Shane has Dyspraxia
Shane has difficulties dressing himself and often sits on the end of his bed struggling to put on his socks. His mother has painstakingly shown him how many times, but left to do it himself he cannot manage it. Shane often has to be shown how to play with toys, he is not able to decide for himself the most appropriate way of playing with the toy or game… read more >
Children with Dyspraxia have difficulty planning, sequencing and carrying out every day actions. Often young children with Dyspraxia will have difficulty dressing themselves, buttoning their shirts and tying their shoe laces. Older children will have difficulty organising their books for school, remembering their PE gear and getting organised to do their homework – which often takes far too long to complete.
How would you recognise Dyspraxia?
Children with Dyspraxia often have very messy handwriting, as they have difficulty holding their pencil correctly in order to write neatly. Many children with Dyspraxia do not enjoy sports, as they are not as coordinated as their peers.
Dyspraxia can effect speech and language development. In order to express your ideas using speech, phonemes (sounds) must be organised into words and words into sentences. For the child with Dyspraxia, having a clear idea and then organising the language to express himself can be very challenging.
What is Dyspraxia?
Dyspraxia affects the planning of what to do and how to do it.
Dyspraxia is a difficulty with Praxis. Praxis is the ability which allows us to organise and plan our actions in order to complete a task.
Dyspraxia is thought to affect 10% of the population and is 3 to 4 times more prevalent in males. Dyspraxia is sometimes described as Developmental Co-ordination Disorder (DCD). Dyspraxia is a neurological disorder affecting the three processes of ideation, organisation and execution.
- Ideation – having an idea of what to do. It is a cognitive process whereby we gather sensory information in order to form an idea of the task that we want to complete.
- Organisation and motor planning – organising and sequencing the steps needed to successfully complete the task.
- Execution – execution of the action to complete the task. Messages are sent from the brain to the body and the necessary movements needed to complete the task are performed. This is the motor part of praxis.
It is often at the motor praxis stage that we observe the difficulty that a child is having. However, the child may also be having difficulties in deciding what to do (ideation) or in the planning and sequencing (organisation) of the actions needed to complete a task.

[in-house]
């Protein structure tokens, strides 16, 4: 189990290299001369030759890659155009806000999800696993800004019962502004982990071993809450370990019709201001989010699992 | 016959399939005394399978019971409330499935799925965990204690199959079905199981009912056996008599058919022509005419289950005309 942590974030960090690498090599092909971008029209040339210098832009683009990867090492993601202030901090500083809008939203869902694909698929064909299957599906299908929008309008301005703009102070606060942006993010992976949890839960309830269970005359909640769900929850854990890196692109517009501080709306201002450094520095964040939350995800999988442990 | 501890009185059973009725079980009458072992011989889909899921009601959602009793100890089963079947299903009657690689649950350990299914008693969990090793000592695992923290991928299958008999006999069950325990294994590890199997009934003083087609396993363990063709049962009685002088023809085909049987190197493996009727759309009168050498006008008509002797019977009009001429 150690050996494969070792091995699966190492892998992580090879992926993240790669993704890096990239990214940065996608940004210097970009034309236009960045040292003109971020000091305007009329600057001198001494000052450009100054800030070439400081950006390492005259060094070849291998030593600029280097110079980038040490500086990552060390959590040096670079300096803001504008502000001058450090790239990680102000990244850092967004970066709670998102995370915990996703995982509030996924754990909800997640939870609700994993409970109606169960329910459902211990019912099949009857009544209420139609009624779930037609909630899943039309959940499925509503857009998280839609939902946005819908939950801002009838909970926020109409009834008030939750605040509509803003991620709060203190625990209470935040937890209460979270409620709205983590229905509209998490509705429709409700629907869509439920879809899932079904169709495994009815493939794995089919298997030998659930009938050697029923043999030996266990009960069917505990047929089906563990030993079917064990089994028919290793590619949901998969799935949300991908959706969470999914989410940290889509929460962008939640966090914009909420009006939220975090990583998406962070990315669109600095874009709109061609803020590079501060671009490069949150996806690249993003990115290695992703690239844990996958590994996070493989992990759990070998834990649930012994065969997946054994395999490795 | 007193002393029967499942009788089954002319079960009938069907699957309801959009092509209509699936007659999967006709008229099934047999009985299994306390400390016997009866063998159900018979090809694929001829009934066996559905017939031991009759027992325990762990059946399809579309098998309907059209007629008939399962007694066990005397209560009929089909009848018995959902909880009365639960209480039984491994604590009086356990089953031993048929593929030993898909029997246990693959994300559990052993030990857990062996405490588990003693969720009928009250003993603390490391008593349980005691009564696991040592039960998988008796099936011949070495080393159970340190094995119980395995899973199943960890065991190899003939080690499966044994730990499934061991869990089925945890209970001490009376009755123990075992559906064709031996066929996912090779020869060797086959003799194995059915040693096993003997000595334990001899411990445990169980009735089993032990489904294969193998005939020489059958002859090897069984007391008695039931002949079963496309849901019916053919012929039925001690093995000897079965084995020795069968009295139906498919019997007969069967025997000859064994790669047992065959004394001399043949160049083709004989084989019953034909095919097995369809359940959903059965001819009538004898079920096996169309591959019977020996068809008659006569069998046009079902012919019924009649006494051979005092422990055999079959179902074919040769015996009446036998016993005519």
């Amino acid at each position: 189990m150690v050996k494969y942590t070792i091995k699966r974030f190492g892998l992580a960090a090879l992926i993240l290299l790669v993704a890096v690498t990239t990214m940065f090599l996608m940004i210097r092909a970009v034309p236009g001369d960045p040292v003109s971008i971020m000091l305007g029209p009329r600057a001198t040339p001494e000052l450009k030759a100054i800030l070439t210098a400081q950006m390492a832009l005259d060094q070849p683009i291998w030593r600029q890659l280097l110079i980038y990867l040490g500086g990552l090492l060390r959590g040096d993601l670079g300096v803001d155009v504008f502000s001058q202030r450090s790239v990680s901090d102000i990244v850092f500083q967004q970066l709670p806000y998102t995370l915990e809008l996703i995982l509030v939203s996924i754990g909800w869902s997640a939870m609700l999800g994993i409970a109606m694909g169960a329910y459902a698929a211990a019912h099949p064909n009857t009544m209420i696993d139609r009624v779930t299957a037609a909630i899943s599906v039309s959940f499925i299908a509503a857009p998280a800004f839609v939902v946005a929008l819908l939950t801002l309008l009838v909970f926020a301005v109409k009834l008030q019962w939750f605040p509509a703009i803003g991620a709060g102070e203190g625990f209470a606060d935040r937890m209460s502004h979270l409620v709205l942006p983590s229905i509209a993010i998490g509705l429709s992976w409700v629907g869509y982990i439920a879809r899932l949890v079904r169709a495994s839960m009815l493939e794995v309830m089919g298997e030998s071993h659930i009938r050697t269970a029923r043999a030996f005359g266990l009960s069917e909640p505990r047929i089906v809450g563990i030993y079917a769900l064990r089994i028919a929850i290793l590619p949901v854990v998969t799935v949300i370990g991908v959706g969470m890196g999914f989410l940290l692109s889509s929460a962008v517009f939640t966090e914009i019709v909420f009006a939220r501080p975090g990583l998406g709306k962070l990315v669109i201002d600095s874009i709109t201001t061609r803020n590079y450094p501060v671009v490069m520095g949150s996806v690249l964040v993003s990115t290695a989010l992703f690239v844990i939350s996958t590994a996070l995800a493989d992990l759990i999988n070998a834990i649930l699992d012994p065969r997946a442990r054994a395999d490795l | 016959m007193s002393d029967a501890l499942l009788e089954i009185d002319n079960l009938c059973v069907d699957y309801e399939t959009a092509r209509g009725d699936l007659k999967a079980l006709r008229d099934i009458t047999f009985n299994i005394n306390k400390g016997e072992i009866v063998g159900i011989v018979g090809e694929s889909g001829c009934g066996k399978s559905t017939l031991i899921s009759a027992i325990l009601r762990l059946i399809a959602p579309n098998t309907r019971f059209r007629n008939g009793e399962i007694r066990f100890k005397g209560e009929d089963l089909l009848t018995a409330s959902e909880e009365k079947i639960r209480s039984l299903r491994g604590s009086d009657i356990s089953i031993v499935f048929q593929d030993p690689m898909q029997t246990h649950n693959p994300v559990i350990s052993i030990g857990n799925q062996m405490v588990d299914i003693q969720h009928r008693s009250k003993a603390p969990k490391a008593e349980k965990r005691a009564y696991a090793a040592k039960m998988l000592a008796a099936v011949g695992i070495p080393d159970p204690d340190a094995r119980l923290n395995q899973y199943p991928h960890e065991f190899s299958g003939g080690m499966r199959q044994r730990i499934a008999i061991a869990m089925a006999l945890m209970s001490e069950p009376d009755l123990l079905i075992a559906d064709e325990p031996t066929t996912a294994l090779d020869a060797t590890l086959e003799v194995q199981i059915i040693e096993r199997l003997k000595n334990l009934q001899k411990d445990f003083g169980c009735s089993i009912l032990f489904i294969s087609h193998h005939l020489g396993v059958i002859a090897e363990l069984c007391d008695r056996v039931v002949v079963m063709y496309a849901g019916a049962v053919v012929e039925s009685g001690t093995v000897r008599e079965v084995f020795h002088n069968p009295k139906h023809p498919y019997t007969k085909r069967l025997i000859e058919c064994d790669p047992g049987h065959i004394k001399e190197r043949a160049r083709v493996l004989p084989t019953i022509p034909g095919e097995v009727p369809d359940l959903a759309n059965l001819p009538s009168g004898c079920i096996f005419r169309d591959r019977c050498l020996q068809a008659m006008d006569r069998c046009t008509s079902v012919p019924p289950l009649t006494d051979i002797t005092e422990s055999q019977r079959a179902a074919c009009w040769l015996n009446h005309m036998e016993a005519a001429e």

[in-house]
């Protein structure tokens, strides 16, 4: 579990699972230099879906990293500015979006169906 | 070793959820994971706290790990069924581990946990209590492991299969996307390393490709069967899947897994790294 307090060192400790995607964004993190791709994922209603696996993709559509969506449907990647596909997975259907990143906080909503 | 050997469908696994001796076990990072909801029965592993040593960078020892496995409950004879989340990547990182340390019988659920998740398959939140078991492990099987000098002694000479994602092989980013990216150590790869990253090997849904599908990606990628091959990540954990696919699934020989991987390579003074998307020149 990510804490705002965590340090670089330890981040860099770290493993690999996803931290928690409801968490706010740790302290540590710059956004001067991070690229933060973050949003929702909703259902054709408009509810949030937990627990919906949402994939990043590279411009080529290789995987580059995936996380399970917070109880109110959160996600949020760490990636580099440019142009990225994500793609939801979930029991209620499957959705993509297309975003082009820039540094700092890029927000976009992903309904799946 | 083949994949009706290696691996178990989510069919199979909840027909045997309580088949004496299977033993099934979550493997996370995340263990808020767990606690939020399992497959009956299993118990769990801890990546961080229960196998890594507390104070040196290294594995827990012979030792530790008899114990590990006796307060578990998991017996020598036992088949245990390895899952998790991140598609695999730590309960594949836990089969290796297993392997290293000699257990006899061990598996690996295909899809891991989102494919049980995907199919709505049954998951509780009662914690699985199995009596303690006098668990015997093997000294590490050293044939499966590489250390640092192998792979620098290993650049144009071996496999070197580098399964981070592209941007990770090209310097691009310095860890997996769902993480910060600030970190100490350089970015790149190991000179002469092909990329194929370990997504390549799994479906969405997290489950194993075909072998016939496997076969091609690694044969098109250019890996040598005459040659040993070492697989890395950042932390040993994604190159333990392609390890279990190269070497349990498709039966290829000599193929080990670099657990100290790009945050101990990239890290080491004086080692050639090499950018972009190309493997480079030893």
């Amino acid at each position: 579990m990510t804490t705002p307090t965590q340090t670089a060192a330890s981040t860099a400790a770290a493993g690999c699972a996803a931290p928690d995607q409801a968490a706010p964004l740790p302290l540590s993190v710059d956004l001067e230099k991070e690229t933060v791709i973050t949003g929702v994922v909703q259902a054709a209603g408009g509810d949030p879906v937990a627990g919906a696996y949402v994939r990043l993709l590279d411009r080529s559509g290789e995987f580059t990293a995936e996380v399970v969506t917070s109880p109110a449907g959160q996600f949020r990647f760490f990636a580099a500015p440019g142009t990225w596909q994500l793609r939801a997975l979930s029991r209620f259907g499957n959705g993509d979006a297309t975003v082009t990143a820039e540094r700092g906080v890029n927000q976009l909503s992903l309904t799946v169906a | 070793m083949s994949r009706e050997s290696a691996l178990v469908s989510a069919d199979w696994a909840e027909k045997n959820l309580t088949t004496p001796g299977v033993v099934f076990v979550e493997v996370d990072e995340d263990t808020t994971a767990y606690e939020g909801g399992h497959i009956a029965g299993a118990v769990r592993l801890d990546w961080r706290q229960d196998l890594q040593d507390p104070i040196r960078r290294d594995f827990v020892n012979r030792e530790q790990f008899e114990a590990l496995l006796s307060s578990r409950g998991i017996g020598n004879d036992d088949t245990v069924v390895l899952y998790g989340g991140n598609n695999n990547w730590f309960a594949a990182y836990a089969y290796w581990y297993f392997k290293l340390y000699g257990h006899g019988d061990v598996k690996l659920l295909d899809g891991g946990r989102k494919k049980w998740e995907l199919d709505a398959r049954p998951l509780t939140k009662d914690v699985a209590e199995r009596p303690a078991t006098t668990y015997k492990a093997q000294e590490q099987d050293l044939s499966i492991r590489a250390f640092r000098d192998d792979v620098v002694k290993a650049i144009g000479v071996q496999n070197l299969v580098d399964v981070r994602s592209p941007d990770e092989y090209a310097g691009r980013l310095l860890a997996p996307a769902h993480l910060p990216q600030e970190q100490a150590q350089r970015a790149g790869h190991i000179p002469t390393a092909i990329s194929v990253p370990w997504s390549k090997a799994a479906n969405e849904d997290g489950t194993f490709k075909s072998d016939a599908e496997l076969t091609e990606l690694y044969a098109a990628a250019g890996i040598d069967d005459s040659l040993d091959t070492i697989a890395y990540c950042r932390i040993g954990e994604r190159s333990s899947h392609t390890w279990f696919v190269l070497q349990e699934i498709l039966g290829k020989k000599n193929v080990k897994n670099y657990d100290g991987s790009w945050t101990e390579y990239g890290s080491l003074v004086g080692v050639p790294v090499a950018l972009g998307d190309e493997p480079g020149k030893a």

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Shane has Dyspraxia
Shane has difficulties dressing himself and often sits on the end of his bed struggling to put on his socks. His mother has painstakingly shown him how many times, but left to do it himself he cannot manage it. Shane often has to be shown how to play with toys, he is not able to decide for himself the most appropriate way of playing with the toy or game. He finds it very difficult to organise himself to do his homework. He often forgets to put toothpaste on his brush and brushes his teeth without it. Shane also appears clumsy and a bit awkward. Shane has Motor planning difficulties or Dyspraxia. His difficulties have been described as DCD (Developmental Coordination Disorder).
There are three steps involved in motor planning – also called Praxis
- He has to have an idea of what he wants to do.
- He has to organize how to do it, sequence the steps involved (Motor planning).
- Take action, or execute an unfamiliar motor activity.
At Cluas we created a specific individual program of therapy to address Shane’s difficulties. Underlying Shane’s Dyspraxia was a vestibular system deficit. The vestibular system influences a wide range of activities, from balance and coordination to sensory integration and planning and sequencing.
Shane’s Cluas Programme resulted in a much improved vestibular system. Following the initial stages of his Cluas programme, the activities during his daily sessions were geared towards giving Shane the opportunity to try out tasks which previously would have been impossible for him, and had caused him great frustration. In this safe environment Shane was supported in attempting planning and sequencing, and other activities which he previously would have shied away from. To his surprise these were much easier than ever before.
Shane’s mother now reports that Shane is less frustrated when he is playing with his brothers. His homework has become less of a chore, he is generally less awkward and clumsy and is beginning to enjoy sports. He is much happier and confident in himself, is making new friends and he has even joined a basketball club. Shane no longer thinks that Dyspraxia will hold him back.
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